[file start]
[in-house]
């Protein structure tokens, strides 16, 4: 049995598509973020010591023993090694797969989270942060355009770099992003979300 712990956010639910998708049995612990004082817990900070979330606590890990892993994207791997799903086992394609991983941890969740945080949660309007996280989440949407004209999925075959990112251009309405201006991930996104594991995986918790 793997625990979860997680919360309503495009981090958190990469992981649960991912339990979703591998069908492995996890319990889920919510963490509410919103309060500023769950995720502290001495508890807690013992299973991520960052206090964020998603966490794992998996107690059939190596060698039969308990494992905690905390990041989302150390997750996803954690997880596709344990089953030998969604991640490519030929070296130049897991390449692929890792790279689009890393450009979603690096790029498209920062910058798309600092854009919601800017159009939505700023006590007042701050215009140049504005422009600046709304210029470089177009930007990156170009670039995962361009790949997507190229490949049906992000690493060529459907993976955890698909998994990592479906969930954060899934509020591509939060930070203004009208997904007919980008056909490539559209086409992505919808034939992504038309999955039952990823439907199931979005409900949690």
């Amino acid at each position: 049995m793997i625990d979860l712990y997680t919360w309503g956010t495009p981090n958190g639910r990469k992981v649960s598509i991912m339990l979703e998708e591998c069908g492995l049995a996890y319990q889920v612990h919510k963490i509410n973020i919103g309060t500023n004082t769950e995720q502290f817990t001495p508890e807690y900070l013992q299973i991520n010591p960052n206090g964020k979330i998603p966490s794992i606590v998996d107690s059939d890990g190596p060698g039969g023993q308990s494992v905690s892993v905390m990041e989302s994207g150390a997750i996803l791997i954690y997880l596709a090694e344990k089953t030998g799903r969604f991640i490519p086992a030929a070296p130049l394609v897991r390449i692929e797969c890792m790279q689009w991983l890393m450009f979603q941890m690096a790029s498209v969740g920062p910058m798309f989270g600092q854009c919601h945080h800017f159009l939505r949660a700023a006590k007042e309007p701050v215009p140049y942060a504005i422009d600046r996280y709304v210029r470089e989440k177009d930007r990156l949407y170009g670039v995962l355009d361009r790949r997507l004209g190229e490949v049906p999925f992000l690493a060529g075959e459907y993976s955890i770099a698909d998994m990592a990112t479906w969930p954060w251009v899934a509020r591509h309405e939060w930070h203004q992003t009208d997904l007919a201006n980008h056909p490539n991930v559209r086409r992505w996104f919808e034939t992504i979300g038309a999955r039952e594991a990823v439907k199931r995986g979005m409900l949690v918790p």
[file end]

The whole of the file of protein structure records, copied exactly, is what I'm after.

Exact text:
[in-house]
């Protein structure tokens, strides 16, 4: 049995598509973020010591023993090694797969989270942060355009770099992003979300 712990956010639910998708049995612990004082817990900070979330606590890990892993994207791997799903086992394609991983941890969740945080949660309007996280989440949407004209999925075959990112251009309405201006991930996104594991995986918790 793997625990979860997680919360309503495009981090958190990469992981649960991912339990979703591998069908492995996890319990889920919510963490509410919103309060500023769950995720502290001495508890807690013992299973991520960052206090964020998603966490794992998996107690059939190596060698039969308990494992905690905390990041989302150390997750996803954690997880596709344990089953030998969604991640490519030929070296130049897991390449692929890792790279689009890393450009979603690096790029498209920062910058798309600092854009919601800017159009939505700023006590007042701050215009140049504005422009600046709304210029470089177009930007990156170009670039995962361009790949997507190229490949049906992000690493060529459907993976955890698909998994990592479906969930954060899934509020591509939060930070203004009208997904007919980008056909490539559209086409992505919808034939992504038309999955039952990823439907199931979005409900949690």
């Amino acid at each position: 049995m793997i625990d979860l712990y997680t919360w309503g956010t495009p981090n958190g639910r990469k992981v649960s598509i991912m339990l979703e998708e591998c069908g492995l049995a996890y319990q889920v612990h919510k963490i509410n973020i919103g309060t500023n004082t769950e995720q502290f817990t001495p508890e807690y900070l013992q299973i991520n010591p960052n206090g964020k979330i998603p966490s794992i606590v998996d107690s059939d890990g190596p060698g039969g023993q308990s494992v905690s892993v905390m990041e989302s994207g150390a997750i996803l791997i954690y997880l596709a090694e344990k089953t030998g799903r969604f991640i490519p086992a030929a070296p130049l394609v897991r390449i692929e797969c890792m790279q689009w991983l890393m450009f979603q941890m690096a790029s498209v969740g920062p910058m798309f989270g600092q854009c919601h945080h800017f159009l939505r949660a700023a006590k007042e309007p701050v215009p140049y942060a504005i422009d600046r996280y709304v210029r470089e989440k177009d930007r990156l949407y170009g670039v995962l355009d361009r790949r997507l004209g190229e490949v049906p999925f992000l690493a060529g075959e459907y993976s955890i770099a698909d998994m990592a990112t479906w969930p954060w251009v899934a509020r591509h309405e939060w930070h203004q992003t009208d997904l007919a201006n980008h056909p490539n991930v559209r086409r992505w996104f919808e034939t992504i979300g038309a999955r039952e594991a990823v439907k199931r995986g979005m409900l949690v918790p």